“The legalising of euthanasia would open up new pathways of abuse for many elderly and otherwise vulnerable people” says Director of The Nathaniel Centre and bioethics researcher John Kleinsman.
His comments were made in response to MP Maryan Street’s End of Life Choice Bill being put into the Ballot.
Ms Street has publicly admitted her Bill, like any other law, would be open to abuse and that no law can effectively prevent abuses. “The key question we must all think about is whether such a law can be safely implemented. There is ample evidence abroad to suggest that it cannot be. The current law is the most effective protection we have against such abuse,” says Mr Kleinsman.
“It is the role of lawmakers in a democratic society to ensure that the interests of the majority are not prejudiced by choices granted to a few.”
“The irony is that such a Bill, while being promoted as extending choices at the end of life, would take away the choice and right of many people to live. It is not just a matter of leaving a space in our society for those who are sick, disabled and frail – they need to know they are welcomed and valued. If euthanasia is legalised many people will come to question their existence – seeing themselves as a burden and a drain. Indeed, the desire to continue to continue living may come to be seen as a ‘selfish’ decision.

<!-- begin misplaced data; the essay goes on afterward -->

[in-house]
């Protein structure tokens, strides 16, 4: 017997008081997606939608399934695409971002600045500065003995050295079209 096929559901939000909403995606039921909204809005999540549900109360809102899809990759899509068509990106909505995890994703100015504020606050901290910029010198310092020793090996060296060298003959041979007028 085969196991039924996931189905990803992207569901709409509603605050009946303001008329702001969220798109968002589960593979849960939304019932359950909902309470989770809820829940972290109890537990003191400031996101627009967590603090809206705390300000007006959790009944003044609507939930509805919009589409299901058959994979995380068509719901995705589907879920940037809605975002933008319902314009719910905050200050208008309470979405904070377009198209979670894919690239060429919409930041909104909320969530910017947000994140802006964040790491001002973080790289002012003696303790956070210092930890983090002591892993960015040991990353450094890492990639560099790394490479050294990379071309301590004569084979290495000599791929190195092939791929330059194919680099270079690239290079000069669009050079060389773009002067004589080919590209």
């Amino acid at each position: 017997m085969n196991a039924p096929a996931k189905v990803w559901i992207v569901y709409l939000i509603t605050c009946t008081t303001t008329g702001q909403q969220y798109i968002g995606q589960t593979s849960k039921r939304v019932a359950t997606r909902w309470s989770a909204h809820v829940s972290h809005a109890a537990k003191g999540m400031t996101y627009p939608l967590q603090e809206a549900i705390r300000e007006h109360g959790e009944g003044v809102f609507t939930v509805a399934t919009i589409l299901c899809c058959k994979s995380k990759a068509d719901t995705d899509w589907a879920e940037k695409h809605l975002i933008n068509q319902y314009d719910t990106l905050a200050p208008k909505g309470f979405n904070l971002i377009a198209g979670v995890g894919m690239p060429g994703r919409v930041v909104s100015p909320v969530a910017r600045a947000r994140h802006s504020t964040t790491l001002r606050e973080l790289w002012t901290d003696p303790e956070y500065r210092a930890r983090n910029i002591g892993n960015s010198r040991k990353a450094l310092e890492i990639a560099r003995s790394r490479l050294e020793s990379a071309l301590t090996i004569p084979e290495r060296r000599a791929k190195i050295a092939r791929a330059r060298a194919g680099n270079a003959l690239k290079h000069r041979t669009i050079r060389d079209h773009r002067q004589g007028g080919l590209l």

“We would be asking those most vulnerable to justify their existence. This is not free choice but a subtle and powerful form of coercion. The right to die will too easily become a duty to die.
Mr Kleinsman also challenged the idea that the debate is about alleviating pain.
“Today more than any other time in our history, with all of the medical advances in treatment, medication and knowledge there is no justification for such dangerous legislation on the basis of pain relief. Ms Street’s comments on the Bill show her clear intention is that the so-called right to die be available not just for those with terminal illness with limited time to live but also for those with other irrecoverable conditions. This takes us into very subjective and dangerous territory. Where will it stop? This is another reason that New Zealanders must question the need for this legislation.
The Bill and its contents have now been made public and the Nathaniel Centre will be looking more closely at the proposals in due course.